(ORDO NEWS) — Tsunami is a series of long waves in a body of water, usually in the sea or ocean, generated by a powerful impact on the water column with its subsequent movement.
Unlike ordinary waves generated by winds or tides, tsunamis are the result of large, high-energy events. For example, devastating tsunamis can be caused by earthquakes, volcanic eruptions, underwater landslides, glacier breaks, and meteorite impacts. In the open ocean, tsunamis move at great speed, but when they hit shallow water, the waves slow down, and their amplitude (height) increases.
The vast majority of tsunamis are caused by earthquakes that occur in the subduction zone – the area at the boundary of the lithospheric plates, along which some blocks of the earth’s crust sink under others.
The friction between the subducting and creeping slabs is enormous, which prevents them from moving smoothly, and “stuck” occurs instead.
The sinking of the subducting slab into the mantle causes a slow distortion of the creeping slab. As a result, energy begins to accumulate, very similar to the energy stored in a compressed spring. This process can continue for quite a long time – decades or even centuries.
In the crawling slab, energy accumulates until it exceeds the friction force between two “linked” slabs. When this happens, the creeping slab “bounces” and the sudden movement, accompanied by the release of a large amount of energy, causes a tsunami, as it gives a powerful impetus to the overlying waters.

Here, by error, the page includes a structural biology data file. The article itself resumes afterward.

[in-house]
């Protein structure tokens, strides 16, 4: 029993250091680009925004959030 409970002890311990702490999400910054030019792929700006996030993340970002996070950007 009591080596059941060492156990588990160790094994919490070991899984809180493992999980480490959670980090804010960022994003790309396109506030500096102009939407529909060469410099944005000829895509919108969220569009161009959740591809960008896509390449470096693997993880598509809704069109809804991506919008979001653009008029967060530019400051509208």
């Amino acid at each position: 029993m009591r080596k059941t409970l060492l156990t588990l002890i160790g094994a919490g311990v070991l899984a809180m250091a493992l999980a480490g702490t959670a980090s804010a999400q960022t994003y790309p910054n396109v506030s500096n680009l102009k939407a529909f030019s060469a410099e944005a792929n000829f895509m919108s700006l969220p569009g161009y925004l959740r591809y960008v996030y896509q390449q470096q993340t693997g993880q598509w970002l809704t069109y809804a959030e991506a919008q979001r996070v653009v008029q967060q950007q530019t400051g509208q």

The inner regions of the crawling slab then descend and come into contact with the subducting slab again.
A moving wave begins its movement from the epicenter of an earthquake. Some of the waves dissipate in the ocean basin, while the other rushes to land, flooding the recently lowered coastline.
In the open ocean, waves move very quickly and a vivid example of this is the tsunami that arose as a result of an earthquake off the coast of Chile in 1960.
The tsunami took only 15 hours to cross the Pacific Ocean and reach Hawaii, and less than 24 hours to hit the coast of Japan.
“Wave train” tsunami
Many people mistakenly believe that a tsunami is a solitary wave. This is not true. Instead, a tsunami is a “wave train” of interlocking waves of different sizes. A tsunami is a series of slightly oversized waves followed by several much larger waves that deal massive damage.
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